Thursday, 14 February 2013

The Book Group

Not the Mod Mums Book Group!
(Image: German Federal Archives. I know, I know, but you try finding a copyright-free image of people reading that might sum up the idea of a book group...)

One of the most commonly-recurring pieces of advice you will come across about writing is this – get your work read by strangers.

Platitudes from friends, family and colleagues are all very well, and many of those close to you will have insights and criticisms that can be useful. But there is nothing that matches the honesty of people who don’t know you. They have no reason to be either unnecessarily harsh or unduly kind, and will simply say it as they see it.

This is why I was very pleased early last year when my old friend Amye asked whether it might be possible for the “Mod Mums Book Group”, of which she is a member, to have some copies of The Wicket in the Rec to read. I enthusiastically provided her with some copies of the manuscript, and she promised to pass on any feedback the book might get from the group.

Well, the verdicts have come in. And they are not good.

However, I was quick enough to crow a couple of months ago when I got a very nice review from a complete stranger. So it would be dishonest of me not to disclose the thoughts of other strangers, who were somewhat less enamoured with my work.

One of the main complaints seems to be a certain immaturity regarding how some of the themes of the novel are tackled. Says one commentator:

“It read, to me, like it was written by someone who is obsessed with sex and all things sexual. It displayed classic schoolboy trait of 'those who boast the biggest d!ck, in reality, have the smallest wiener'.”

It’s not a new criticism of my work that sexual themes may be unduly prominent – my colleague Steve once stopped reading one of my books because it had become, in his words “too porny” for his tastes. But it was something of a surprise to read the above, as there are no sex scenes in Wicket. Goodness knows what the reaction would have been if I’d given them Honey and Harvey to read...

The plot itself also came in for... not so much out-and-out criticism, more apathy, I suppose: “A little predictable at times... I found the general story line a little simplistic (a bit dum de dum de dum if you know what I mean)” being one such comment. And another: “I remember feeling quite a lot that I knew what was going to happen... I didn't really get grabbed by the storyline nor the characters.”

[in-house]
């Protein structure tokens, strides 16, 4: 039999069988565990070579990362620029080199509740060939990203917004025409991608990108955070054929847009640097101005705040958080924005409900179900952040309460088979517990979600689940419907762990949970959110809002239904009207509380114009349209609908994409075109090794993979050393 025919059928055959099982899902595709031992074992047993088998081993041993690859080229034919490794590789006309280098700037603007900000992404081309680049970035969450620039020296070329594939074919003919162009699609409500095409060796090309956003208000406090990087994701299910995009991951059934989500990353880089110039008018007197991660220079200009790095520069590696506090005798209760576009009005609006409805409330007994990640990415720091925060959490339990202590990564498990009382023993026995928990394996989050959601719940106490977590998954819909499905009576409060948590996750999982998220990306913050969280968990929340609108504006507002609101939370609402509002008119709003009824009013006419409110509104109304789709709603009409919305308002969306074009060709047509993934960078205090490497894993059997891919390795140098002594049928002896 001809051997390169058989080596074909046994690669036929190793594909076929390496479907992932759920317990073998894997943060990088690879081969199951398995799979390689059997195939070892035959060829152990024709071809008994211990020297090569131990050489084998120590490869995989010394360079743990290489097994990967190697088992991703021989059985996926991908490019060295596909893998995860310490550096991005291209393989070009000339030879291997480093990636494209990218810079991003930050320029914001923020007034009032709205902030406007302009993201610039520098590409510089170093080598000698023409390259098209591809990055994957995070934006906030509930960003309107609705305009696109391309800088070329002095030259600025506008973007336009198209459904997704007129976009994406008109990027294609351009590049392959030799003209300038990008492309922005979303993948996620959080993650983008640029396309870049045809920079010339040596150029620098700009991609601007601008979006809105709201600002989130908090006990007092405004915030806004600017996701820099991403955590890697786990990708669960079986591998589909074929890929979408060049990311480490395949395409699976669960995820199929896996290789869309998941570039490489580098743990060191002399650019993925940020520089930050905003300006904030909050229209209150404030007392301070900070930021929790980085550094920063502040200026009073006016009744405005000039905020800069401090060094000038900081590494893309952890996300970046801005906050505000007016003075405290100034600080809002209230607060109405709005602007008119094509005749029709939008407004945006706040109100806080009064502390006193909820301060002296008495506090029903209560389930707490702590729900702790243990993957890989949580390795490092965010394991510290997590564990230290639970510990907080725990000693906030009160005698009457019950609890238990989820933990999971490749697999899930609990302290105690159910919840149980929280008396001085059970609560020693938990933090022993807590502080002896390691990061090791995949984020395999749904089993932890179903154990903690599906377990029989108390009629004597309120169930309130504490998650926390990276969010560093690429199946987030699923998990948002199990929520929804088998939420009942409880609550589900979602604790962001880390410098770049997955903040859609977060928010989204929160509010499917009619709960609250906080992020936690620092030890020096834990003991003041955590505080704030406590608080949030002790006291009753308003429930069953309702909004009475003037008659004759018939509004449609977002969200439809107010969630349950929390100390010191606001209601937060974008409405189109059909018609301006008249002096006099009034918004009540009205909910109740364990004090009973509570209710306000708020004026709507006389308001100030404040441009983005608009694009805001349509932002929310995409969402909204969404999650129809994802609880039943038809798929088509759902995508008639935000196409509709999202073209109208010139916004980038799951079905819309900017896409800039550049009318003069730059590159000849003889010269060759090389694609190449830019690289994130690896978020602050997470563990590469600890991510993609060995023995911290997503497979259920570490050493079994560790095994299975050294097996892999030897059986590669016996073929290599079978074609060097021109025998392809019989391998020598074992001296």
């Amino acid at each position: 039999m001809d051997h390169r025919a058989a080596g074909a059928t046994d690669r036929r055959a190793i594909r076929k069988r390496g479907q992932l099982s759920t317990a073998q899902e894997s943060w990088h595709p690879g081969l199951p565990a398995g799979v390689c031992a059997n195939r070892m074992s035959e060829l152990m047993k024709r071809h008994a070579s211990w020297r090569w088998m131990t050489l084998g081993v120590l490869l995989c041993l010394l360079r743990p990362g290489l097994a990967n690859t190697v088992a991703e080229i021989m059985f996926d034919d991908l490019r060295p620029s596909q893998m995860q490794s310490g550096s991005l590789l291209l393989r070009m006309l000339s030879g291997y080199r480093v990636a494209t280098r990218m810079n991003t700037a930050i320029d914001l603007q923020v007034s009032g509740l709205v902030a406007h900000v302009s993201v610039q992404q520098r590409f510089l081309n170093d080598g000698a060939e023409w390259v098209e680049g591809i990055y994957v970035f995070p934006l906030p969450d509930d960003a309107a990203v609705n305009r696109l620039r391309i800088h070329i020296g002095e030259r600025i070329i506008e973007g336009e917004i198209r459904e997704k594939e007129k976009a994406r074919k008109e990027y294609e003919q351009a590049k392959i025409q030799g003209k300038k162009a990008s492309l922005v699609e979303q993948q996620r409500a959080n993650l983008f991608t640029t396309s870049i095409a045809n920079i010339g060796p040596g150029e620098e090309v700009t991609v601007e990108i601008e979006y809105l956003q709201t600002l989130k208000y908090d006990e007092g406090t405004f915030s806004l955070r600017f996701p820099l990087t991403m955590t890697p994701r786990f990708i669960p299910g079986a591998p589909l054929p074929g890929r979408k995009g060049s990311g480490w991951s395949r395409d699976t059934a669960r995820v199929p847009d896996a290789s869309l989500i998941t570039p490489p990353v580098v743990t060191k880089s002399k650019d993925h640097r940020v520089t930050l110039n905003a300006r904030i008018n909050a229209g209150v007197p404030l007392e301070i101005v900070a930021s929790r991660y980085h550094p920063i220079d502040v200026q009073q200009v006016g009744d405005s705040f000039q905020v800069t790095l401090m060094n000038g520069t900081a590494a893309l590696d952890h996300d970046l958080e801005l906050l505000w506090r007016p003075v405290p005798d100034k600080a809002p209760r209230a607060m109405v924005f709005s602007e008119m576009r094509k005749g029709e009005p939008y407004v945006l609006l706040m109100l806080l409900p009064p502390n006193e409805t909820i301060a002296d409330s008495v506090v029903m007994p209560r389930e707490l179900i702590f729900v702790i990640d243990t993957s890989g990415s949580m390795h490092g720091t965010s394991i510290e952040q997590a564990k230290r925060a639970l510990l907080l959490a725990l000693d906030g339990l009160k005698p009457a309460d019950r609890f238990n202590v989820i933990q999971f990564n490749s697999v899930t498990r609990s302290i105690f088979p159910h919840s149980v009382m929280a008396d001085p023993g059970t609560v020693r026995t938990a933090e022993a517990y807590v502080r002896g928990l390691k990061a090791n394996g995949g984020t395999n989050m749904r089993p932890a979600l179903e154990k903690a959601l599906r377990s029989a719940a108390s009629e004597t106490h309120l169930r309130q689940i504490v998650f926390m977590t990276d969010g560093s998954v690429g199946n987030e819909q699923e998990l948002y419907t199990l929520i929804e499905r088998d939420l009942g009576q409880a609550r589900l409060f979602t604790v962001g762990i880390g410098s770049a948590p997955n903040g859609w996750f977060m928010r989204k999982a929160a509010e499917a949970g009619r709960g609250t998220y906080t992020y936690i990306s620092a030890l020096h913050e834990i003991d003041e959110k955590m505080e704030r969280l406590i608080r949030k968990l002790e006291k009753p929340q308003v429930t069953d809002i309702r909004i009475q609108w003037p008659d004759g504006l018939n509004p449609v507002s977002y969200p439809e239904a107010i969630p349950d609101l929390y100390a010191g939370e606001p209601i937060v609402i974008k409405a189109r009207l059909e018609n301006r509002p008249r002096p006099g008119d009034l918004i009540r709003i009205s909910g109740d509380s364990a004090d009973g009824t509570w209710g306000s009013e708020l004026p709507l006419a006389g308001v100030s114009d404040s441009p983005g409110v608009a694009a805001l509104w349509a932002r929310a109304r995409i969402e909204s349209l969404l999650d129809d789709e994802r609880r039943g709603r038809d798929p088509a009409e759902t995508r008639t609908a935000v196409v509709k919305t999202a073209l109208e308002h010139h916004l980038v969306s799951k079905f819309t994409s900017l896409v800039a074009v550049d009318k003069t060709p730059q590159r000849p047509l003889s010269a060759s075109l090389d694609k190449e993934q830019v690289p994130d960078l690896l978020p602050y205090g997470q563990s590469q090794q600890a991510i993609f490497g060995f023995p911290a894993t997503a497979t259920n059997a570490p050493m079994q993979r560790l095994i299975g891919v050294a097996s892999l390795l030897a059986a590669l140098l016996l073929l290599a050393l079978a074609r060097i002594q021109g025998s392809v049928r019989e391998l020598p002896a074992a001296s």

Probably the criticism I most expected – and the fault of which I was already most aware of in Wicket – was the fact that there are just too many characters, or at least too many introduced in too short a space of time, if nothing else. This is a weakness that’s simply inherent to the text as it stands, and was one definitely picked up on and repeated by the book group commentators.

Similarly, observations that “...I felt that some characters were pointless, and you do feel after a fairly full description that they should have some bearing on the plot, and this didn't always happen. I felt that sometimes a character was introduced as a 'writing to describe' exercise,” and “I found the introduction of characters too in depth, eg physical description down to tiniest detail and info about their past n personality of characters who barely featured in the story itself,” are probably well-taken. They confirm my decision to try and adopt a much simpler, more stripped-down style for my current project, Another Life – far fewer characters, sparser prose – and we’ll see how that goes.

But I think the comments that really caused my heart to sink the most and brought the greatest self-doubt were these:

“It did feel a little bit like the author had been given a checklist of things to remember about writing style when writing and book and had strived to achieve every point... Try not to follow conventions of a 'good short story' as learnt at school and go more with your own style and see where it goes.”


And, from another reader:

I also feel that the author uses 'big words' unnecessarily which, unfortunately, rather than impress me it makes me feel like he is constantly referring to a thesaurus..”